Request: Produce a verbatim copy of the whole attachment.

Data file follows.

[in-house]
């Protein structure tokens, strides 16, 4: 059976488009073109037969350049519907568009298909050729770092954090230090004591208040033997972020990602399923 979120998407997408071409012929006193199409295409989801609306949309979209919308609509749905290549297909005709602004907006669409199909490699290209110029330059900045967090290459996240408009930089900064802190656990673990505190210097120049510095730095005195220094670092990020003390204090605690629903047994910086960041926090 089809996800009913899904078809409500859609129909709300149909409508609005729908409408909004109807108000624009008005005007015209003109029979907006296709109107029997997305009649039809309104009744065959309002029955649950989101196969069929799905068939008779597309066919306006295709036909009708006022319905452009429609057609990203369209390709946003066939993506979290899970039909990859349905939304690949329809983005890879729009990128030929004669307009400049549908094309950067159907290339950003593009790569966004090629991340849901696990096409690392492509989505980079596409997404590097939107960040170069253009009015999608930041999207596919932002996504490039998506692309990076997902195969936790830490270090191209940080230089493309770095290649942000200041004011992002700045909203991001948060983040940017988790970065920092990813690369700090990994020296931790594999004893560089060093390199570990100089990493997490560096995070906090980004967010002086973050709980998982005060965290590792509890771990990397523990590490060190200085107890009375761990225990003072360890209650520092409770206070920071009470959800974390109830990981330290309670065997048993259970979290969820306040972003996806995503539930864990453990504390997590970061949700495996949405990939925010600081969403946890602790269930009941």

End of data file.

[in-house]
């Protein structure tokens, strides 16, 4: 059976488009073109037969350049519907568009298909050729770092954090230090004591208040033997972020990602399923 979120998407997408071409012929006193199409295409989801609306949309979209919308609509749905290549297909005709602004907006669409199909490699290209110029330059900045967090290459996240408009930089900064802190656990673990505190210097120049510095730095005195220094670092990020003390204090605690629903047994910086960041926090 089809996800009913899904078809409500859609129909709300149909409508609005729908409408909004109807108000624009008005005007015209003109029979907006296709109107029997997305009649039809309104009744065959309002029955649950989101196969069929799905068939008779597309066919306006295709036909009708006022319905452009429609057609990203369209390709946003066939993506979290899970039909990859349905939304690949329809983005890879729009990128030929004669307009400049549908094309950067159907290339950003593009790569966004090629991340849901696990096409690392492509989505980079596409997404590097939107960040170069253009009015999608930041999207596919932002996504490039998506692309990076997902195969936790830490270090191209940080230089493309770095290649942000200041004011992002700045909203991001948060983040940017988790970065920092990813690369700090990994020296931790594999004893560089060093390199570990100089990493997490560096995070906090980004967010002086973050709980998982005060965290590792509890771990990397523990590490060190200085107890009375761990225990003072360890209650520092409770206070920071009470959800974390109830990981330290309670065997048993259970979290969820306040972003996806995503539930864990453990504390997590970061949700495996949405990939925010600081969403946890602790269930009941």